An Ontario court has upheld the termination of a worker who omitted information from a security clearance application and lied to his employer about it.
Nuclear agency Atomic Energy of Canada (AECL) operates a facility in Ontario called the Port Hope Area Initiative, which implemented the federal government’s projects relating to the cleanup and safe management of low-level radioactive waste.
In April 2012, AECL offered Francis Aboagye a job as an industrial safety specialist at the facility. The offer was subject to him successfully achieving the security clearance necessary to work at the facility. Such clearance was required for AECL to have a licence to operate nuclear facilities.
At the time of the job offer, Aboagye was working at another employer that had hired him three weeks earlier. AECL had had trouble contacting him with the job offer, and Abaogye told the company he had been unreachable because he had attended his father’s funeral in Africa.
AECL sent him a security questionnaire for site access clearance and he filled it out and signed it. The questionnaire stated that refusal to provide information would lead to a review on whether the person was eligible to work in the position related to it.
The questionnaire asked for Aboagye’s employment history over the past five years and warned there should be no gaps, and unemployment and schooling should be included. Though Aboagye was still working at the other employer, he didn’t include that employer as part of his employment history, so his last listed employment ended in August 2011. He later said he didn’t list his current employer because he had only been there for three weeks and hadn’t been there when he had applied for the AECL position.
On May 10, an AECL personnel security officer contacted Aboagye by email and asked him if he was “presently in school, working or unemployed.” Aboagye replied that he was currently unemployed.
AECL granted Aboagye site access on May 15 and, two days later, he was terminated from his other job because he had failed to meet performance expectations during his probationary period.
Before long, AECL started receiving complaints about Aboagye harassing other employees. The company launched an investigation in October 2012 and placed Aboagye on paid leave pending the outcome.
The investigation revealed a pattern of “misogynistic statements and intimidating conduct.” The company also received an email suggesting it look into Aboagye’s past employers and the integrity of the information he provided upon hiring.
In an Oct. 31 interview, management asked Aboagye about his education and work experience and he made a brief reference to his employer at the time of the job offer. When asked why he didn’t disclose this employment on the security questionnaire, Aboagye said he didn’t think it was relevant to bring up after the job offer. He then admitted he didn’t want AECL to know about his experience with that employer.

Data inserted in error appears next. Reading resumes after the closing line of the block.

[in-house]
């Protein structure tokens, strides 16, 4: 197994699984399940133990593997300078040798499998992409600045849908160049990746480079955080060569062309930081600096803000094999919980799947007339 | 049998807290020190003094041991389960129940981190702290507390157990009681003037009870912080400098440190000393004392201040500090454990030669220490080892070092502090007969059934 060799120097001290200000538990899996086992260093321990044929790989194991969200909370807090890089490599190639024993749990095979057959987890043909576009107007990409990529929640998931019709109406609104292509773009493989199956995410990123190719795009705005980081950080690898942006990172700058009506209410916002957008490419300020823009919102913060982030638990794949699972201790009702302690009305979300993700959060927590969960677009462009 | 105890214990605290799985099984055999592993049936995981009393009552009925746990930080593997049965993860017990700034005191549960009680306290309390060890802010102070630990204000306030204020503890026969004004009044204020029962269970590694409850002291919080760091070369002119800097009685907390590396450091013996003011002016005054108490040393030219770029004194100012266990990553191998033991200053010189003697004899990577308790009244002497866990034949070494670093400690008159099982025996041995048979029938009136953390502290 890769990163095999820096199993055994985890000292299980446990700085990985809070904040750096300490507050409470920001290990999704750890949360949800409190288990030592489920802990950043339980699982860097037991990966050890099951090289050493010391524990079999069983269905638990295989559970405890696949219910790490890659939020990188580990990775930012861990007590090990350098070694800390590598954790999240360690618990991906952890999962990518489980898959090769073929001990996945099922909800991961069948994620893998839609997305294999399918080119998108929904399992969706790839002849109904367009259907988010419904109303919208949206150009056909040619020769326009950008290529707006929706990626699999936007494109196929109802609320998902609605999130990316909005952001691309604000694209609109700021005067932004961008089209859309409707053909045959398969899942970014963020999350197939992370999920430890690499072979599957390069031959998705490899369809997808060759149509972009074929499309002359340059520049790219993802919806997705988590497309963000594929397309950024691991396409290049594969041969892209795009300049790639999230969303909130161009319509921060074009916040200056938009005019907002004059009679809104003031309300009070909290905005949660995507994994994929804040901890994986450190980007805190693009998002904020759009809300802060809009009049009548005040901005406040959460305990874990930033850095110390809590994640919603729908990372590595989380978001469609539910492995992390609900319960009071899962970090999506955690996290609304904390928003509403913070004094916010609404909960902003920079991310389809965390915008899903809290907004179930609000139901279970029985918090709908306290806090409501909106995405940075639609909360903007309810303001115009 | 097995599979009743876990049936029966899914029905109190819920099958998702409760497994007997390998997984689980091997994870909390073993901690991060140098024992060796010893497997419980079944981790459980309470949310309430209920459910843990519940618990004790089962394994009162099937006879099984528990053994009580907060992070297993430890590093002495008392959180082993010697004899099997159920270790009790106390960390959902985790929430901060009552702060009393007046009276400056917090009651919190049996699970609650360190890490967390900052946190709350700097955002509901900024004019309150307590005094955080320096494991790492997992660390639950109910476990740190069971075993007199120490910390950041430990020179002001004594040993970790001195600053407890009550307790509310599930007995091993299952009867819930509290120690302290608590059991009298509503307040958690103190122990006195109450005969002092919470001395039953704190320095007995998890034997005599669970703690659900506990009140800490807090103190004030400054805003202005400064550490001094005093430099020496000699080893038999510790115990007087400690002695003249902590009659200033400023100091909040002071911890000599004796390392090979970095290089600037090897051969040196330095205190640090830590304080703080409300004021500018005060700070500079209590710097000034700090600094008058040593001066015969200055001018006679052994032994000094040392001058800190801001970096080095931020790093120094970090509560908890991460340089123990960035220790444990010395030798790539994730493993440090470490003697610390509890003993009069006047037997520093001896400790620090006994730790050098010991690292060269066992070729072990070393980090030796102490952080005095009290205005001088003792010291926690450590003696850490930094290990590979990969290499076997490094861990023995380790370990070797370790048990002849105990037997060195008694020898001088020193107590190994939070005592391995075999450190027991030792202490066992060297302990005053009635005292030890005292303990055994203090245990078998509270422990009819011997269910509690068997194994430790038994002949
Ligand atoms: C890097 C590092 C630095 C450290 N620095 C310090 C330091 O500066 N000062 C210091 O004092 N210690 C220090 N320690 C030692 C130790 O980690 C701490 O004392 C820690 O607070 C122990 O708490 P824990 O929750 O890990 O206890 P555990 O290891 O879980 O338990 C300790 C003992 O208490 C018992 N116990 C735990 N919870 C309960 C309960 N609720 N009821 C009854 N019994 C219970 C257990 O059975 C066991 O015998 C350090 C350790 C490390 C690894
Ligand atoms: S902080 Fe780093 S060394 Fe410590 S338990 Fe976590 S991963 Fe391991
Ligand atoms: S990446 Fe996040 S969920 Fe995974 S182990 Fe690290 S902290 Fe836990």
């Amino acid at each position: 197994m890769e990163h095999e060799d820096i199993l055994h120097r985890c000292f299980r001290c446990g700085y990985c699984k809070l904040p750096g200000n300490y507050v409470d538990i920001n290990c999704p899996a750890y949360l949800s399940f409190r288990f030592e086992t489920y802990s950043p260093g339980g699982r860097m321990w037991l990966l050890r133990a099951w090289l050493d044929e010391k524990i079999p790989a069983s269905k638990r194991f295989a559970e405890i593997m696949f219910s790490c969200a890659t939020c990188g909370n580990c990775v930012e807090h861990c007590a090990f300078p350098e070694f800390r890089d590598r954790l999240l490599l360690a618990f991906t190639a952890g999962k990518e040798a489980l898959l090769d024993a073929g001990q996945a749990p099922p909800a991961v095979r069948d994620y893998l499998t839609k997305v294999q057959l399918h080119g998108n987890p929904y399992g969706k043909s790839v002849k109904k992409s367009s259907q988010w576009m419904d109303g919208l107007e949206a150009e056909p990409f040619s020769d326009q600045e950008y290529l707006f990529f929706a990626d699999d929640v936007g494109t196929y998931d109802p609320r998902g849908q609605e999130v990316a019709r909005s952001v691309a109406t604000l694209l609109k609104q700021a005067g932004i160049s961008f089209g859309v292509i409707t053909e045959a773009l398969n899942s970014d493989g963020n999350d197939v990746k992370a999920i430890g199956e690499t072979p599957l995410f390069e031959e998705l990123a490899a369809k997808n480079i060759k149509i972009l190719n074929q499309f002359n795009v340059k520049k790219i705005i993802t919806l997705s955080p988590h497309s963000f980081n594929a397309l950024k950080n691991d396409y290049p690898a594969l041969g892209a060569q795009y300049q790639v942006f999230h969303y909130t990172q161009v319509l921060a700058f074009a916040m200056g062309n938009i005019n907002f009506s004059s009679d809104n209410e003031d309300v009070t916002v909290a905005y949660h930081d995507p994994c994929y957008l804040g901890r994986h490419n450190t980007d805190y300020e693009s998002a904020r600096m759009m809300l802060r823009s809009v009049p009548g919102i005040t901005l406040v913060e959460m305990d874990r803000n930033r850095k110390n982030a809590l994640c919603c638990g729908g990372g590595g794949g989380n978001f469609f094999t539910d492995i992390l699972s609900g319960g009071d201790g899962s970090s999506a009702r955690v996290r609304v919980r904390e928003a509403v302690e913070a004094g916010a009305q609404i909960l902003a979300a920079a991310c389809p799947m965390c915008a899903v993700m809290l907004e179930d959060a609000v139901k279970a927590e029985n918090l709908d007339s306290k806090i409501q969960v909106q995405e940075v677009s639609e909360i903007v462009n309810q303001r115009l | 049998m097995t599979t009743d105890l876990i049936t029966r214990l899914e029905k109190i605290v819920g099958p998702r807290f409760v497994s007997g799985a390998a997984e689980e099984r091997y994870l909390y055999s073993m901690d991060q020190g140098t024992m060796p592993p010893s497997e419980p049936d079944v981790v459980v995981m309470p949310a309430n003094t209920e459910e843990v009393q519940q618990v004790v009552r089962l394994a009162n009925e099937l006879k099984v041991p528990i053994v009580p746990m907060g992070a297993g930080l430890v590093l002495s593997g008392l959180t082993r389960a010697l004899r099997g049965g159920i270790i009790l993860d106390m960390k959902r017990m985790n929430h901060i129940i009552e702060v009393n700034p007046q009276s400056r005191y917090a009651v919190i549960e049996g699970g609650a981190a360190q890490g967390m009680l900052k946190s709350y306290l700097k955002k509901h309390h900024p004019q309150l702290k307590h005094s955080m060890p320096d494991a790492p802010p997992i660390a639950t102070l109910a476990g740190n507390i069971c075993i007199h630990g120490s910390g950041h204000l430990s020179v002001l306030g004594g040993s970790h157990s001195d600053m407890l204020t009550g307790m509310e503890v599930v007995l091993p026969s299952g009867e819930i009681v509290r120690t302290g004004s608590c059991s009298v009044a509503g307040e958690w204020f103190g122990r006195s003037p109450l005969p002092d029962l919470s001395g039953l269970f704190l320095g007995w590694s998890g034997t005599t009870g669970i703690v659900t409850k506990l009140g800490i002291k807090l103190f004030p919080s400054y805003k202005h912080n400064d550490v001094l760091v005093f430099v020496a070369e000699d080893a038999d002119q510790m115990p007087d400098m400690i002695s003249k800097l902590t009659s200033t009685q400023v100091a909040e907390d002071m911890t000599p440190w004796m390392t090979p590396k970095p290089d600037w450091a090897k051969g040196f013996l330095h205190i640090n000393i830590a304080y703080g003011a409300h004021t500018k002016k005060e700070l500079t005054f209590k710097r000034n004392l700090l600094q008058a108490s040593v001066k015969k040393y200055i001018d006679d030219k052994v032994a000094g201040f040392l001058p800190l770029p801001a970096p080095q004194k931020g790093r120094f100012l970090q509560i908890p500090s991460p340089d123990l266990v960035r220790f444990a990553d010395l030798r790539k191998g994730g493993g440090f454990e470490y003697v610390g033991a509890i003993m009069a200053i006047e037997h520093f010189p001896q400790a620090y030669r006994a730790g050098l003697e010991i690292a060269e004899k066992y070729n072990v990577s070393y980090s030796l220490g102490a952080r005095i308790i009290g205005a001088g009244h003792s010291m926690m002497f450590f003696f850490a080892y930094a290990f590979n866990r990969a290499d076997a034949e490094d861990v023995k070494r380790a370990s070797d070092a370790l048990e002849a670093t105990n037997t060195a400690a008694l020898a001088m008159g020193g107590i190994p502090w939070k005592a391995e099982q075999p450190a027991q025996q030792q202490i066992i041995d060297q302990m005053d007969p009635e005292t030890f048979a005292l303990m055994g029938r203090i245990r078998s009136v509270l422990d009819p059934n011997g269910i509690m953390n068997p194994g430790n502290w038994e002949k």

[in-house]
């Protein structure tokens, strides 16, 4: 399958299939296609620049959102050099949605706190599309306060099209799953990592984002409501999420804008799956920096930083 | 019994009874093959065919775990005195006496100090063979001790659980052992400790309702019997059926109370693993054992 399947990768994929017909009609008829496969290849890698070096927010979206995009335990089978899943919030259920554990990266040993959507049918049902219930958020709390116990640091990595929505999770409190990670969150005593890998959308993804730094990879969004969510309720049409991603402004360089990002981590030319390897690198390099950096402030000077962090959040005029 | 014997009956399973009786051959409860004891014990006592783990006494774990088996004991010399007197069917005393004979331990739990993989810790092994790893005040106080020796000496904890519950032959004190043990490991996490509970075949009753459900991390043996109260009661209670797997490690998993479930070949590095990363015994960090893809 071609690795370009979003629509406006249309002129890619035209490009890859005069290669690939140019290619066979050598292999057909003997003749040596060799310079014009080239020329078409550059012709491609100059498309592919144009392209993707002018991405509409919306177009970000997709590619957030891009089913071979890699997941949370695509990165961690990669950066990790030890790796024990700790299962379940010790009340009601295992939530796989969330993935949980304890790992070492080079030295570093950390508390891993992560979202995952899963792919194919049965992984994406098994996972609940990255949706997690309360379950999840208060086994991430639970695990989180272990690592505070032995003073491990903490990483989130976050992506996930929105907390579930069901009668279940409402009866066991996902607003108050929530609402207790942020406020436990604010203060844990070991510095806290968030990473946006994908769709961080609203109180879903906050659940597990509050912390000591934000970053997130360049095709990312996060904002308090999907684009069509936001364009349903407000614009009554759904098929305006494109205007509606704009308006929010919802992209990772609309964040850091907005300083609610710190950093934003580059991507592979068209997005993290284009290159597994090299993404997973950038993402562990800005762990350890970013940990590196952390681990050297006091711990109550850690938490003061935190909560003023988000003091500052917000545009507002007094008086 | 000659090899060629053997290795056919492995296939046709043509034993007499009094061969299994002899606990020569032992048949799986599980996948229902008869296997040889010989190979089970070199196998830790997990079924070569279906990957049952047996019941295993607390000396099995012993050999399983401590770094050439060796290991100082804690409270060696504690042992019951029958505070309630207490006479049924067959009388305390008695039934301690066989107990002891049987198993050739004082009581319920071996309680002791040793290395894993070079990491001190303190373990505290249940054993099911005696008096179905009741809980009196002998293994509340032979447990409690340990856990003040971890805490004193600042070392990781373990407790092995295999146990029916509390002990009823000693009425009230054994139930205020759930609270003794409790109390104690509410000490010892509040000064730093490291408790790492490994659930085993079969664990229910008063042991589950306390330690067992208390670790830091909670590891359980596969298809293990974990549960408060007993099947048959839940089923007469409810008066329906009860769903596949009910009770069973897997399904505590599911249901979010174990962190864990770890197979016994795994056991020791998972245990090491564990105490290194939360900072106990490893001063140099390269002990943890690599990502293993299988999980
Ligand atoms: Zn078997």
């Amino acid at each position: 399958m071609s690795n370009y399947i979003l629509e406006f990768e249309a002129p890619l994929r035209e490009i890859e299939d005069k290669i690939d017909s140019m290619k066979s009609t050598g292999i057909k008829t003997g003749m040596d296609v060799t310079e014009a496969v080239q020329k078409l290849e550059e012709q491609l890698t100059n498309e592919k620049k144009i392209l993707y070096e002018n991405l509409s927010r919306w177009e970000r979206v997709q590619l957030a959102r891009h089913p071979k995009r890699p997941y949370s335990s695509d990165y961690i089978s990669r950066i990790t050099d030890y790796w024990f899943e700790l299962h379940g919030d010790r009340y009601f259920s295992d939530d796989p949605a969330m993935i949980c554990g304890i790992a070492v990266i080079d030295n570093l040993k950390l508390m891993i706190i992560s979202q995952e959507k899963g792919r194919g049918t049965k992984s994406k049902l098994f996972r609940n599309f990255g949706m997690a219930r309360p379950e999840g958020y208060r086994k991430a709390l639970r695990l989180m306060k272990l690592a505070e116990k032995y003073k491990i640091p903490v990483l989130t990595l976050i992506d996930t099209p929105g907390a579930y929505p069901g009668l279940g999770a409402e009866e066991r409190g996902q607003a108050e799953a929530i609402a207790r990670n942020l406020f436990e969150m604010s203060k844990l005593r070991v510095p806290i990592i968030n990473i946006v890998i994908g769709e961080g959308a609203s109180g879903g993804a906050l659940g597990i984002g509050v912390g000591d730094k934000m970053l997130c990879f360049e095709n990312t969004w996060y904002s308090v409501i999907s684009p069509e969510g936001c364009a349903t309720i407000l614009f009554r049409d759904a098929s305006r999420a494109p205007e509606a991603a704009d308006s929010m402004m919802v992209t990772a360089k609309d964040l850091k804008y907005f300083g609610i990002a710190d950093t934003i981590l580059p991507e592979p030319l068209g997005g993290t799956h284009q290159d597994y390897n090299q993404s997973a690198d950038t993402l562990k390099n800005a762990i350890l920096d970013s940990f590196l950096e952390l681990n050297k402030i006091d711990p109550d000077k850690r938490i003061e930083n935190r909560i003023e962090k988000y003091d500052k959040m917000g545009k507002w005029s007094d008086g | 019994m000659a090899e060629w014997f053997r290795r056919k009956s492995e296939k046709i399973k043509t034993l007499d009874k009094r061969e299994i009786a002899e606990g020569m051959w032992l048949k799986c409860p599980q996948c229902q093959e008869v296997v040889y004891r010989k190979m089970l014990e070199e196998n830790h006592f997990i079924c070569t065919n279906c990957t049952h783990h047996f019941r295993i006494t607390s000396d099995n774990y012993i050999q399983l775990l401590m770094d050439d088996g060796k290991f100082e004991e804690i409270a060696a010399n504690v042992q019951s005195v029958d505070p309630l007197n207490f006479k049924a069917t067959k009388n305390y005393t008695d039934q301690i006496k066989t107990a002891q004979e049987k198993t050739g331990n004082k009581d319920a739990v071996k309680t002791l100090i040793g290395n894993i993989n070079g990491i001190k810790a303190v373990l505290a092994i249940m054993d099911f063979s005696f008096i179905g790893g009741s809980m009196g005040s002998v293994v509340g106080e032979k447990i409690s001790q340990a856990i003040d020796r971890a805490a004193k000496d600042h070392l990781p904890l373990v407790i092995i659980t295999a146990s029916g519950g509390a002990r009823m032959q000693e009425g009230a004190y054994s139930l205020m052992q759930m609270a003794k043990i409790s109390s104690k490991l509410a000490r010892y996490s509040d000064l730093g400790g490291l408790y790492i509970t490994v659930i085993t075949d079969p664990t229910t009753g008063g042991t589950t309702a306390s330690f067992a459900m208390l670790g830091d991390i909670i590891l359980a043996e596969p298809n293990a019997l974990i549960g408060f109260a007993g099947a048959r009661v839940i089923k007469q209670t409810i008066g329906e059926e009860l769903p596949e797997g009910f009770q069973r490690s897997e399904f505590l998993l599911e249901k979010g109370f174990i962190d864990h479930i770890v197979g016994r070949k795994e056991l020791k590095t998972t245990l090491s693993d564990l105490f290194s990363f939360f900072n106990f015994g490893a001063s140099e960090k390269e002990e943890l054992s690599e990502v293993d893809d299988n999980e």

It also came out in the interview that Aboayge had lied about why it was so hard to contact him with the job offer in April. Rather than being at his father’s funeral, Aboagye had not wanted AECL to know about his other job.
Aboagye also claimed that while he was at his previous employer, police had targeted him because he was black. He said he didn’t disclose his employment because if the police learned he was looking for work and trying to leave town, his safety would be at risk. He explained that his fear of police came from a traffic stop in 2006 when police pointed guns at him, and he had reported to police in April that people were following him.
AECL terminated Aboagye’s employment on Dec. 12 because of 12 allegations of harassment, his failure to disclose his most recent employment, and lying about attending his father’s funeral in Africa.
Aboagye sued for wrongful dismissal, claiming he didn’t harass anyone and it was AECL and the police who harassed him, leading to a conspiracy to dismiss him.
Too many lies
The Ontario Superior Court of Justice found that it was irrelevant whether Aboagye was fearful for his safety or not regarding the fact he lied to and misled AECL on his employment at the time of the job offer, and this was conduct that “went to the core of the employer-employee relationship.”
Either way, there was no evidence of police following him or harming Aboagye if he left town for his job with AECL, and this claim “defies all common sense and is without credibility,” said the court.
A police report showed Aboagye went to police to report he was being followed, but he was told it was a small town and it wasn’t uncommon to run into people multiple times. His explanation about his fear for his safety was “a fabrication designed to explain a serious lie that he has been caught in.”
In addition, Aboagye’s lie about his father’s funeral in Africa was “not only evidence of his carelessness with the truth, but of his ease with conveying a lie,” said the court.
Aboagye was guilty of “a most serious form of dishonesty” that made it impossible to maintain an employment relationship with AECL, where security and trust were of utmost importance, said the court.
As a result, the agency had just cause for dismissal. The termination of Aboagye’s employment was upheld.
For more information see:
•Aboagye v. Atomic Energy of Canada Ltd., 2016 CarswellOnt 20710 (Ont. S.C.J.).
Jeffrey R. Smith is the editor of Canadian Employment Law Today. For more information, visit www.employmentlawtoday.com.
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